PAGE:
Hogg said fishermen aiming for tuna sometimes get sharks instead, since the two will go for the same bait, including herring and mackerel.

"They do catch sharks pretty often, but not thresher sharks," Hogg said, noting that blue sharks are by far the most common. "Thresher sharks are more common down south, like Martha's Vineyard."

Hogg said the porbeagle is typically a colder-water shark and isn't very common in this area. But he's heard of more shark catches than usual this year.

"The water temperature is definitely warmer than in years past, but it's not extremely out of the ordinary," he said, speculating as to the increase. "There's more people fishing now, too." With more bait in the water, more sharks are bound to be caught, he said.

The blue shark

If you're positive you're looking at a shark, it's probably a blue shark, LaCasse said. Some estimate that in July and August north of Cape Cod, 90 percent of the large sharks in the water are blue sharks.

They're commonly 5 to 7 feet long. Their upper body is grey with a blue hue and their bottom half is pale to white. Their body is slender, their snout is pointed, and their side fins are long and thin.

Researchers consider blue sharks to be a "timid species," LaCasse said, but they have been implicated in a few attacks involving people globally.

The basking shark

Though this is the most common shark to be mistaken for the great white shark, LaCasse said, "ironically (it) is a giant, harmless, mostly plankton feeder."

Basking sharks are enormous, the second largest fish in the ocean, reaching up to 32 feet in length.

"Any shark length in this region greater than 20 feet rules out great whites or any other large shark species and rules in basking sharks," LaCasse said. "If the shark is longer than the average small recreational boat, then it is a basking shark."

Basking sharks swim slowly forward with their large mouths open to collect small animal life on its gill rakers. They can be identified by their distinctive gill slits, which are very long and extend almost to the top of their backs.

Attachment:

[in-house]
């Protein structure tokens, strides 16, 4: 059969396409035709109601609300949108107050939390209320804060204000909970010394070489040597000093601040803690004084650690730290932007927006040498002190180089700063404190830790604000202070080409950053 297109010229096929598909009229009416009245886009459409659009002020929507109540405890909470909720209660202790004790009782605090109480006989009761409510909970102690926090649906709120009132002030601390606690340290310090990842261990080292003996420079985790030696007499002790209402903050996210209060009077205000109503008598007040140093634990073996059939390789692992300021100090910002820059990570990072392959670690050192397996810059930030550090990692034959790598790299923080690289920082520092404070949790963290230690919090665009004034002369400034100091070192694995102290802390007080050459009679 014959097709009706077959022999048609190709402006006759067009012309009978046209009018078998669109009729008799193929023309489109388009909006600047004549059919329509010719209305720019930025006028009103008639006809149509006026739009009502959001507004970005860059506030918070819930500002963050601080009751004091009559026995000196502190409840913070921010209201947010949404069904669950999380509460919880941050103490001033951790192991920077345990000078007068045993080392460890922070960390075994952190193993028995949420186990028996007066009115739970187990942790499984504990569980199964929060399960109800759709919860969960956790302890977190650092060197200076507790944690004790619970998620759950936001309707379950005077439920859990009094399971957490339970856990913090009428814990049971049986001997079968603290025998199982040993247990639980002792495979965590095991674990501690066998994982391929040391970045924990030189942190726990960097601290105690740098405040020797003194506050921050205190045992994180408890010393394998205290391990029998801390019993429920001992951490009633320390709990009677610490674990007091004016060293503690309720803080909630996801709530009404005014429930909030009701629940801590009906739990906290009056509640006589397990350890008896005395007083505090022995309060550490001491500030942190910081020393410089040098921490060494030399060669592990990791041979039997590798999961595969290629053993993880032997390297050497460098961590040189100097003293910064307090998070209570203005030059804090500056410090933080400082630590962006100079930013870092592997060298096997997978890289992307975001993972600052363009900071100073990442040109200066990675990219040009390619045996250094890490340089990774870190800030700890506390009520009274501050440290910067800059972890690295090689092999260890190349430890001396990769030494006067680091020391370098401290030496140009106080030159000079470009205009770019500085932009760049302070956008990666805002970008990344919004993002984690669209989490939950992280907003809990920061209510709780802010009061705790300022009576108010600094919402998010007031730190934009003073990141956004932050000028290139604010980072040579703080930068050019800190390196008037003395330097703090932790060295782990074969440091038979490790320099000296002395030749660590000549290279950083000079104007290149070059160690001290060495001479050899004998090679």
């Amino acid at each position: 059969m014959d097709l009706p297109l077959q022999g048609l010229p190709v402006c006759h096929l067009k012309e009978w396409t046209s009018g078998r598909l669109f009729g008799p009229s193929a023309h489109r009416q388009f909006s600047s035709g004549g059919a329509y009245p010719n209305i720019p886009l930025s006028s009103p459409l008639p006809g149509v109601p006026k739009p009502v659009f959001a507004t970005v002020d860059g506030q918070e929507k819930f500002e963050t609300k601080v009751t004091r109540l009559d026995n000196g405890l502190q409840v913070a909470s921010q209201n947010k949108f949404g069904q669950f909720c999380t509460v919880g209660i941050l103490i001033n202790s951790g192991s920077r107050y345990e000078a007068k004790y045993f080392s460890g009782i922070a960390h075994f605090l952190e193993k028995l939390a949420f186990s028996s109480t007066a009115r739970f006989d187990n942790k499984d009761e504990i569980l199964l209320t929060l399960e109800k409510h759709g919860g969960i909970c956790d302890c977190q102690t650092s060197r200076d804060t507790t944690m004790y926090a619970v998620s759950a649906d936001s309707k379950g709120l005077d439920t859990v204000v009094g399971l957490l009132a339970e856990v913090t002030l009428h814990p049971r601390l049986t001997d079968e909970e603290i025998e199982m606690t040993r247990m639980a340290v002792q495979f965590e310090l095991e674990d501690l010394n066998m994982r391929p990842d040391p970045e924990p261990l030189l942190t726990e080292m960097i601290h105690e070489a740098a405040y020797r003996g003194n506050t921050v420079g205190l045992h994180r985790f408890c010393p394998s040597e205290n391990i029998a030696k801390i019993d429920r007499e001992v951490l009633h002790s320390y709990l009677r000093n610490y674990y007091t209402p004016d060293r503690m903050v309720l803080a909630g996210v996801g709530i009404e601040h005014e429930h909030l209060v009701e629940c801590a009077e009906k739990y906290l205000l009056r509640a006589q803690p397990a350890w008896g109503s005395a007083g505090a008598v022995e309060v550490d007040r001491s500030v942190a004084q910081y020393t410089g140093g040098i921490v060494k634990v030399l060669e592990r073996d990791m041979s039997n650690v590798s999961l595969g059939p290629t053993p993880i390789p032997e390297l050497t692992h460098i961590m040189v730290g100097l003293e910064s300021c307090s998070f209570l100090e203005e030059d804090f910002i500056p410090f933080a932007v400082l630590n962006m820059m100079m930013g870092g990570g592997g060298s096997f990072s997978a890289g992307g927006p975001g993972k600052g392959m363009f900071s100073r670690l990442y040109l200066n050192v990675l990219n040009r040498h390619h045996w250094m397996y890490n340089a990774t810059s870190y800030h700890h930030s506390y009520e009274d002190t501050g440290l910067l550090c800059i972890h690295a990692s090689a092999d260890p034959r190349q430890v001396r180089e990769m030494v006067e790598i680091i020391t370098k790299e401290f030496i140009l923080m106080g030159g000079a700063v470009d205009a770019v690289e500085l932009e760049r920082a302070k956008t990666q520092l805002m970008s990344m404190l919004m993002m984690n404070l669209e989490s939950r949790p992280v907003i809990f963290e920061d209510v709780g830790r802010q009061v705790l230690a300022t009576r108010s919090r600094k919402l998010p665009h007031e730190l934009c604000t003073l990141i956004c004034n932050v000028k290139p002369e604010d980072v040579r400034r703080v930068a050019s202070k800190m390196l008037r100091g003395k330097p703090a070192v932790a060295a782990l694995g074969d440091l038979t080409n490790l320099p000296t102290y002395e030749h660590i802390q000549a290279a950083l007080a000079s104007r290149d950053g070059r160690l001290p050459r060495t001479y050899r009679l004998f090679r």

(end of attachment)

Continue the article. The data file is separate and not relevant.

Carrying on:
The great white shark

Great white shark sightings are "extremely rare along the New Hampshire and Maine coasts," according to LaCasse.

Great white sharks don't prefer this area because the water is cooler than they like and it doesn't have their food of choice: large seals.

The Mola mola, not a shark

Mola mola, or ocean sunfish, can sometimes be mistaken for sharks because they'll sometimes have one large fin sticking out of the water.

But it's actually an "absurdly shaped creature," as LaCasse says, "with a large, often floppy top fin" that is visible when they're sunning at the surface during mid- to late-summer.

"Close up, the animal's bizarre appearance is a dead giveaway. Mola mola look like a biological experiment gone awry," LaCasse said.

Actual incidents

LaCasse said the few recent injuries to people caused by marine mammals in New Hampshire "do not involve animals we would normally think of."

Dozens of people were stung a couple of years ago when a lifeguard removing a dead lion's mane sea jelly from the beach accidentally released its stinging cells into the water, LaCasse said. And a few years ago, a well-meaning local resident was bitten by a harp seal yearling when she tried to pick it up and return it to the water.

The most dangerous risks in the ocean "are generated by our own behavior," LeCasse said, warning of the dangers of overestimating one's swimming ability, lack of supervision, ignoring warnings or unusual weather or sea conditions.